On July 20, 1959 plaintiff in a reply addressed to one Arthur Litz at St. Louis acknowledged receipt of the form and affidavit, called attention to the above policy provision and stated that "in order to fully validate this change, it must be endorsed on the policy". The letter advised that plaintiff would keep the documents "for whatever legal value they may have" but could not be responsible for payment to the new beneficiaries, inasmuch as the policy was presently endorsed with another designation. The plaintiff received no reply to this letter or further communication on the subject prior to the death of the insured. The policy was never returned to plaintiff for endorsement.
The District Court concluded that the change of beneficiaries is valid and the proceeds of the policy subject to distribution thereunder, and in our opinion such conclusion was not error.
The insured did not have possession of the policy. At the time he executed the change of beneficiary form and affidavit he was suffering from cancer — in terminal stage — from which he died about three and one-half months later. He was at St. Louis and the policy was in appellant's possession in Chicago. It is clear that the insured intended to effectuate the change and under the circumstances disclosed by the record it appears he did all that he could have been reasonably expected to do to accomplish his desire. There is nothing in the agreed statement of facts which is persuasive that the insured could have done more. The mere possibility that he might have is not in our opinion sufficient to overcome the effect of what he did. It was insured's right to change beneficiaries — no right of appellant was involved.
Illinois law governs in this case. Prudential Insurance Company of America v. Moore, 7 Cir., 145 F.2d 580, 583. And, on the basis of the exposition of that law in Sun Life Assurance Co. of Canada v. Williams, 284 Ill.App. 222, 1 N.E.2d 247 and Thompson v. Metropolitan Life Ins. Co., 318 Ill.App. 235, 47 N.E.2d 879 as recognized by this court in Prudential and in John Hancock Mut. Life Ins. Co. v. Douglass, 7 Cir., 156 F.2d 367 the policy endorsement provision is for the protection of the company.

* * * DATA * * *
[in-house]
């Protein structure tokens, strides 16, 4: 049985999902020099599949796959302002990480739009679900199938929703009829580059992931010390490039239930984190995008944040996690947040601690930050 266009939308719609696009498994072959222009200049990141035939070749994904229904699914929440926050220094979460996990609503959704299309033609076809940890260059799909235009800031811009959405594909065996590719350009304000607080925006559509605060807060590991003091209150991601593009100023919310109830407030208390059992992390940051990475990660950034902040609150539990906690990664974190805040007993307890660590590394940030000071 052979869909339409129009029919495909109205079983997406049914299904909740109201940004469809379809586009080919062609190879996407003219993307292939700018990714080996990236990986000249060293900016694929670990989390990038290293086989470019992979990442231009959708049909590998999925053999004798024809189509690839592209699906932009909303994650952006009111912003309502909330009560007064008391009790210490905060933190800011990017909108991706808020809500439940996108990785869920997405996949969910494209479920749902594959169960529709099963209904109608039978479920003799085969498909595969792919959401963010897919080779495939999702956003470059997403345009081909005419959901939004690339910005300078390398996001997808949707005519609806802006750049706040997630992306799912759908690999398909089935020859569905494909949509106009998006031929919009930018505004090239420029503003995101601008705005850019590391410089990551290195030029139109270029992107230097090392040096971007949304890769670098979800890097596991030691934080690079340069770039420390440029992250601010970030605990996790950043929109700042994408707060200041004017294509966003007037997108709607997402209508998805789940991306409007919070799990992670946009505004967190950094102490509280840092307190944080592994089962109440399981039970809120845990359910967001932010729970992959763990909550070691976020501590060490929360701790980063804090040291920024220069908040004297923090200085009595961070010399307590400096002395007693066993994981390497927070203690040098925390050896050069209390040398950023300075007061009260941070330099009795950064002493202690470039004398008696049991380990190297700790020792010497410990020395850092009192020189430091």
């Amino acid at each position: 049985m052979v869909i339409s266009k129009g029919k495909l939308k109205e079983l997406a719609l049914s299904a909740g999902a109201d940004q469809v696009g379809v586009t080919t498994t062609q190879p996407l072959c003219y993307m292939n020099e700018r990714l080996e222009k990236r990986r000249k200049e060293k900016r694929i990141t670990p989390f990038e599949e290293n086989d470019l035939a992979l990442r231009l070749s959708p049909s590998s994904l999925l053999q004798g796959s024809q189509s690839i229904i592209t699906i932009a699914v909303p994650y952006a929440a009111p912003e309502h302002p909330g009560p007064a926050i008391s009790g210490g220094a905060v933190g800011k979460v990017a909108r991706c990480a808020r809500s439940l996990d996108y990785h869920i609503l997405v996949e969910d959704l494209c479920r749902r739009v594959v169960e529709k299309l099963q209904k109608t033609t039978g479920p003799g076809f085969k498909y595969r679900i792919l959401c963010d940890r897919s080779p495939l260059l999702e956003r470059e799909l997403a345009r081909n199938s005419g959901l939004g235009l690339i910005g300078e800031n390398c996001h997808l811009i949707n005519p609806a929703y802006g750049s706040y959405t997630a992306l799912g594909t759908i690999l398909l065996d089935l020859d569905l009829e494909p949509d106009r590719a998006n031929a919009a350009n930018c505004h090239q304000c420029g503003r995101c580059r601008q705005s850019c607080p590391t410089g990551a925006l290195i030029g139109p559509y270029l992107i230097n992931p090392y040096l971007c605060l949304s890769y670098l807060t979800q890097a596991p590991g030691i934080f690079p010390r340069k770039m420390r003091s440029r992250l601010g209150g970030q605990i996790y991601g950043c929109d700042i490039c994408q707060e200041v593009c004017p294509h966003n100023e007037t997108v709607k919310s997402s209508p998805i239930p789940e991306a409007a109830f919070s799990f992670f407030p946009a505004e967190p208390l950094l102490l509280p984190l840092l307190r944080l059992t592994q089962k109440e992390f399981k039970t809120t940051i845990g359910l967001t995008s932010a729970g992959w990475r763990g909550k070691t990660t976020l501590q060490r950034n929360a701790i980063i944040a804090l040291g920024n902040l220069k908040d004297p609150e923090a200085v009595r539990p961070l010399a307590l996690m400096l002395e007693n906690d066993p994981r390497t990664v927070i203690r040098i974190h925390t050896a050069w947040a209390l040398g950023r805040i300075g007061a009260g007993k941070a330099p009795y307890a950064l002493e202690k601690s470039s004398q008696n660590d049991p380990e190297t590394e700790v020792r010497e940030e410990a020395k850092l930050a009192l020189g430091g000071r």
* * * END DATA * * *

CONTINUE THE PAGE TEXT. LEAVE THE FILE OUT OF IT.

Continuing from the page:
In Sun Life the court, quoting with approval from White v. White, Sup., 194 N.Y.S. 114, pointed out (284 Ill.App. at page 225, 1 N.E.2d at page 248):
"The neglect to make this endorsement is not available in an action brought by a beneficiary to nullify the act of the insured in making a redesignation of a new beneficiary."
Moreover, the policy provision in the instant case permits of the ministerial act of endorsement being performed after the death of the insured. The fact that insured died before such endorsement does not deprive the redesignation of beneficiaries of effect. Appellant is in no position to complain of the lack of endorsement when it is her possession of the policy which has prevented it.
In our opinion this case falls within the Illinois rule again referred to in Donahey v. Sweigart, 336 Ill.App. 366, 371, 84 N.E.2d 170, 172 that:
"* * * [W]hen an insured has done everything within his power to effectuate a change of beneficiary, equity will not require exact compliance with all stated conditions in order to consider that a change of beneficiary has been effected."
We have examined the Illinois cases relied upon by the appellant and find none of them controlling here. All contain factors which serve to distinguish them from the instant case and the application of the Illinois rule here applied. It would serve no useful purpose and unduly lengthen our opinion to analyze and discuss them.
The judgment of the District Court is affirmed.